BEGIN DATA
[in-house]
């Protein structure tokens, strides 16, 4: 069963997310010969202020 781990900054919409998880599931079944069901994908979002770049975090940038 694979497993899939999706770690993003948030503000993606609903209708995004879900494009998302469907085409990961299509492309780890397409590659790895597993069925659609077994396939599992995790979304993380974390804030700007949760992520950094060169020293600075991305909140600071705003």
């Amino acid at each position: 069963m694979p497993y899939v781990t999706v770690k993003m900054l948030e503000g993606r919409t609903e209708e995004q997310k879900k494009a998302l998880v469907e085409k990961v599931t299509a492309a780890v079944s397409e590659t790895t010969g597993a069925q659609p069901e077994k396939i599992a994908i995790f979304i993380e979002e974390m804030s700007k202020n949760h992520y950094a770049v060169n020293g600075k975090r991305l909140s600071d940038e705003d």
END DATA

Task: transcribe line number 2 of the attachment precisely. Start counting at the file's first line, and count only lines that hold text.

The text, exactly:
């Protein structure tokens, strides 16, 4: 069963997310010969202020 781990900054919409998880599931079944069901994908979002770049975090940038 694979497993899939999706770690993003948030503000993606609903209708995004879900494009998302469907085409990961299509492309780890397409590659790895597993069925659609077994396939599992995790979304993380974390804030700007949760992520950094060169020293600075991305909140600071705003």